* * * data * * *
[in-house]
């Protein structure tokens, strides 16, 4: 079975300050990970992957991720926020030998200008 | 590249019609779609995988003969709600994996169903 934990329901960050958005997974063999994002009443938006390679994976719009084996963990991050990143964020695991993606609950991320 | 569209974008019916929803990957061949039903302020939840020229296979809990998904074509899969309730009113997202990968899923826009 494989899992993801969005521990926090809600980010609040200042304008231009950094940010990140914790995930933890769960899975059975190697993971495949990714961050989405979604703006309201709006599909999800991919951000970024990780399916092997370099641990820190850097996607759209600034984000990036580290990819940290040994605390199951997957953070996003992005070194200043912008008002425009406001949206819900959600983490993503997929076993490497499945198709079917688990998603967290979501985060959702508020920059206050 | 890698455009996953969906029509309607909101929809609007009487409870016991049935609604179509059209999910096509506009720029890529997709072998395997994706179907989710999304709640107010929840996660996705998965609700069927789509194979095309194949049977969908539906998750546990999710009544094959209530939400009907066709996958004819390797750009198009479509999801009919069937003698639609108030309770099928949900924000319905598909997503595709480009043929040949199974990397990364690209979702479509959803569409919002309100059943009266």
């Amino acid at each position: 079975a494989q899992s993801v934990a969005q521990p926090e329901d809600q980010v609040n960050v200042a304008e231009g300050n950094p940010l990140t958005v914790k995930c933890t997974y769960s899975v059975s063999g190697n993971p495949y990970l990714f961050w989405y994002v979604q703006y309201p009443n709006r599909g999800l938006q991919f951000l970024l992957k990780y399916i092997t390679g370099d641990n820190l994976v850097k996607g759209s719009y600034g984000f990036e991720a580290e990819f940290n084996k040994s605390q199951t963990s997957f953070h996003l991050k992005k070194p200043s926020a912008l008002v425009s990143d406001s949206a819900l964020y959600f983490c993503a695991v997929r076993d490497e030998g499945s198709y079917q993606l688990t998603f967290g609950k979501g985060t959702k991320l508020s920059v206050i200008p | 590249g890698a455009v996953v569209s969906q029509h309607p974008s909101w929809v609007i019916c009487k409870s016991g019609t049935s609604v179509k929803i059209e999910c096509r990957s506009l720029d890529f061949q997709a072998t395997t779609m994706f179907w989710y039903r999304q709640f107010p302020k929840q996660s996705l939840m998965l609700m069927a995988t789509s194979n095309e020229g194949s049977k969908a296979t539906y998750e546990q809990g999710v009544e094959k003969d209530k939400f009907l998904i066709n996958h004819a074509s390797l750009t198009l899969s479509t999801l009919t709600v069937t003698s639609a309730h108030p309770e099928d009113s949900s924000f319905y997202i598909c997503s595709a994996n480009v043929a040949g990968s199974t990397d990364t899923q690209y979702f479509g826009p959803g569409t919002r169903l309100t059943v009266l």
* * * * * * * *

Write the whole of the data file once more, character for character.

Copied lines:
[in-house]
């Protein structure tokens, strides 16, 4: 079975300050990970992957991720926020030998200008 | 590249019609779609995988003969709600994996169903 934990329901960050958005997974063999994002009443938006390679994976719009084996963990991050990143964020695991993606609950991320 | 569209974008019916929803990957061949039903302020939840020229296979809990998904074509899969309730009113997202990968899923826009 494989899992993801969005521990926090809600980010609040200042304008231009950094940010990140914790995930933890769960899975059975190697993971495949990714961050989405979604703006309201709006599909999800991919951000970024990780399916092997370099641990820190850097996607759209600034984000990036580290990819940290040994605390199951997957953070996003992005070194200043912008008002425009406001949206819900959600983490993503997929076993490497499945198709079917688990998603967290979501985060959702508020920059206050 | 890698455009996953969906029509309607909101929809609007009487409870016991049935609604179509059209999910096509506009720029890529997709072998395997994706179907989710999304709640107010929840996660996705998965609700069927789509194979095309194949049977969908539906998750546990999710009544094959209530939400009907066709996958004819390797750009198009479509999801009919069937003698639609108030309770099928949900924000319905598909997503595709480009043929040949199974990397990364690209979702479509959803569409919002309100059943009266």
């Amino acid at each position: 079975a494989q899992s993801v934990a969005q521990p926090e329901d809600q980010v609040n960050v200042a304008e231009g300050n950094p940010l990140t958005v914790k995930c933890t997974y769960s899975v059975s063999g190697n993971p495949y990970l990714f961050w989405y994002v979604q703006y309201p009443n709006r599909g999800l938006q991919f951000l970024l992957k990780y399916i092997t390679g370099d641990n820190l994976v850097k996607g759209s719009y600034g984000f990036e991720a580290e990819f940290n084996k040994s605390q199951t963990s997957f953070h996003l991050k992005k070194p200043s926020a912008l008002v425009s990143d406001s949206a819900l964020y959600f983490c993503a695991v997929r076993d490497e030998g499945s198709y079917q993606l688990t998603f967290g609950k979501g985060t959702k991320l508020s920059v206050i200008p | 590249g890698a455009v996953v569209s969906q029509h309607p974008s909101w929809v609007i019916c009487k409870s016991g019609t049935s609604v179509k929803i059209e999910c096509r990957s506009l720029d890529f061949q997709a072998t395997t779609m994706f179907w989710y039903r999304q709640f107010p302020k929840q996660s996705l939840m998965l609700m069927a995988t789509s194979n095309e020229g194949s049977k969908a296979t539906y998750e546990q809990g999710v009544e094959k003969d209530k939400f009907l998904i066709n996958h004819a074509s390797l750009t198009l899969s479509t999801l009919t709600v069937t003698s639609a309730h108030p309770e099928d009113s949900s924000f319905y997202i598909c997503s595709a994996n480009v043929a040949g990968s199974t990397d990364t899923q690209y979702f479509g826009p959803g569409t919002r169903l309100t059943v009266l």